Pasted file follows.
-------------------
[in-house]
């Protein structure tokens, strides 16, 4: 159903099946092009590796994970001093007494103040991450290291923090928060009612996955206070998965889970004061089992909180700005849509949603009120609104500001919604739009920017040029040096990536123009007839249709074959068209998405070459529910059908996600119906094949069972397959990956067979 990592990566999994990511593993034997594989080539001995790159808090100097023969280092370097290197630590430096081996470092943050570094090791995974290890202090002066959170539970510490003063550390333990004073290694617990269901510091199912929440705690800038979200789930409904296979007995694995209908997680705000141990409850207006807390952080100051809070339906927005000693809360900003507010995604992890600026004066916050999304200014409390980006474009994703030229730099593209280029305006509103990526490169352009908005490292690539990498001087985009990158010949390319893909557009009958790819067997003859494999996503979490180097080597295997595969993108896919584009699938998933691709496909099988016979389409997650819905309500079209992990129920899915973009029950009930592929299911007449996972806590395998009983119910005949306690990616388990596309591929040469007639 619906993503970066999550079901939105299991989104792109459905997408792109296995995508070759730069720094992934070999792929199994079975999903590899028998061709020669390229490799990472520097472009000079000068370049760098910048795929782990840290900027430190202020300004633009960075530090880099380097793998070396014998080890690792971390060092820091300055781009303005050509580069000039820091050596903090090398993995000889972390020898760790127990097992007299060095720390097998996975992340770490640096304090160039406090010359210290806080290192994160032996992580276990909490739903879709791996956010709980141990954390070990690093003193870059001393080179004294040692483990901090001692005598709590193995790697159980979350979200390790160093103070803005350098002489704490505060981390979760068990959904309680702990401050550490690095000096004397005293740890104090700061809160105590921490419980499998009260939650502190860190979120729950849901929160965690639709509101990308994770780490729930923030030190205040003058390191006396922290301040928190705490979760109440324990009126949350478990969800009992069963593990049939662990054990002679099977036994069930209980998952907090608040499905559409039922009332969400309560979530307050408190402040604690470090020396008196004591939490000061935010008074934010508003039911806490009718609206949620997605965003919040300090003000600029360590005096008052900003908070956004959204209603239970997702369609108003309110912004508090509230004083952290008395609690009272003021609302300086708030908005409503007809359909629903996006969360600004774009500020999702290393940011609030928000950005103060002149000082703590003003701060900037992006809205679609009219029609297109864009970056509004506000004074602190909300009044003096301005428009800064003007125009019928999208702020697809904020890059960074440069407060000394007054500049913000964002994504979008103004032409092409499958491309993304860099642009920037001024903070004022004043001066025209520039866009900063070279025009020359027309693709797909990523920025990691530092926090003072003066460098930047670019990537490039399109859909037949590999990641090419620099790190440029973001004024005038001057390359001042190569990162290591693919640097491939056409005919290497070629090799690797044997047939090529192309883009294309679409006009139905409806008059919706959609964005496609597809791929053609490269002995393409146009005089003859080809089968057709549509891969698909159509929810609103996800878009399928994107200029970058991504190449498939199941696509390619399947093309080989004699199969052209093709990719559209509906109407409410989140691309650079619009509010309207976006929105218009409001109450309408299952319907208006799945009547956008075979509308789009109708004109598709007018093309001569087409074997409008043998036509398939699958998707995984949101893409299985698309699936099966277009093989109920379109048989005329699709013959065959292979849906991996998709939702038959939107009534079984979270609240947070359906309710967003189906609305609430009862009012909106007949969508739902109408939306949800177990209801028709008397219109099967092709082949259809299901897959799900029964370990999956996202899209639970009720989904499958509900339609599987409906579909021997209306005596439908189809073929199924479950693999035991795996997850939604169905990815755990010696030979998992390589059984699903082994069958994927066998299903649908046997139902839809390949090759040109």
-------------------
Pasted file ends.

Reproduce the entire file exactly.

[in-house]
């Protein structure tokens, strides 16, 4: 159903099946092009590796994970001093007494103040991450290291923090928060009612996955206070998965889970004061089992909180700005849509949603009120609104500001919604739009920017040029040096990536123009007839249709074959068209998405070459529910059908996600119906094949069972397959990956067979 990592990566999994990511593993034997594989080539001995790159808090100097023969280092370097290197630590430096081996470092943050570094090791995974290890202090002066959170539970510490003063550390333990004073290694617990269901510091199912929440705690800038979200789930409904296979007995694995209908997680705000141990409850207006807390952080100051809070339906927005000693809360900003507010995604992890600026004066916050999304200014409390980006474009994703030229730099593209280029305006509103990526490169352009908005490292690539990498001087985009990158010949390319893909557009009958790819067997003859494999996503979490180097080597295997595969993108896919584009699938998933691709496909099988016979389409997650819905309500079209992990129920899915973009029950009930592929299911007449996972806590395998009983119910005949306690990616388990596309591929040469007639 619906993503970066999550079901939105299991989104792109459905997408792109296995995508070759730069720094992934070999792929199994079975999903590899028998061709020669390229490799990472520097472009000079000068370049760098910048795929782990840290900027430190202020300004633009960075530090880099380097793998070396014998080890690792971390060092820091300055781009303005050509580069000039820091050596903090090398993995000889972390020898760790127990097992007299060095720390097998996975992340770490640096304090160039406090010359210290806080290192994160032996992580276990909490739903879709791996956010709980141990954390070990690093003193870059001393080179004294040692483990901090001692005598709590193995790697159980979350979200390790160093103070803005350098002489704490505060981390979760068990959904309680702990401050550490690095000096004397005293740890104090700061809160105590921490419980499998009260939650502190860190979120729950849901929160965690639709509101990308994770780490729930923030030190205040003058390191006396922290301040928190705490979760109440324990009126949350478990969800009992069963593990049939662990054990002679099977036994069930209980998952907090608040499905559409039922009332969400309560979530307050408190402040604690470090020396008196004591939490000061935010008074934010508003039911806490009718609206949620997605965003919040300090003000600029360590005096008052900003908070956004959204209603239970997702369609108003309110912004508090509230004083952290008395609690009272003021609302300086708030908005409503007809359909629903996006969360600004774009500020999702290393940011609030928000950005103060002149000082703590003003701060900037992006809205679609009219029609297109864009970056509004506000004074602190909300009044003096301005428009800064003007125009019928999208702020697809904020890059960074440069407060000394007054500049913000964002994504979008103004032409092409499958491309993304860099642009920037001024903070004022004043001066025209520039866009900063070279025009020359027309693709797909990523920025990691530092926090003072003066460098930047670019990537490039399109859909037949590999990641090419620099790190440029973001004024005038001057390359001042190569990162290591693919640097491939056409005919290497070629090799690797044997047939090529192309883009294309679409006009139905409806008059919706959609964005496609597809791929053609490269002995393409146009005089003859080809089968057709549509891969698909159509929810609103996800878009399928994107200029970058991504190449498939199941696509390619399947093309080989004699199969052209093709990719559209509906109407409410989140691309650079619009509010309207976006929105218009409001109450309408299952319907208006799945009547956008075979509308789009109708004109598709007018093309001569087409074997409008043998036509398939699958998707995984949101893409299985698309699936099966277009093989109920379109048989005329699709013959065959292979849906991996998709939702038959939107009534079984979270609240947070359906309710967003189906609305609430009862009012909106007949969508739902109408939306949800177990209801028709008397219109099967092709082949259809299901897959799900029964370990999956996202899209639970009720989904499958509900339609599987409906579909021997209306005596439908189809073929199924479950693999035991795996997850939604169905990815755990010696030979998992390589059984699903082994069958994927066998299903649908046997139902839809390949090759040109």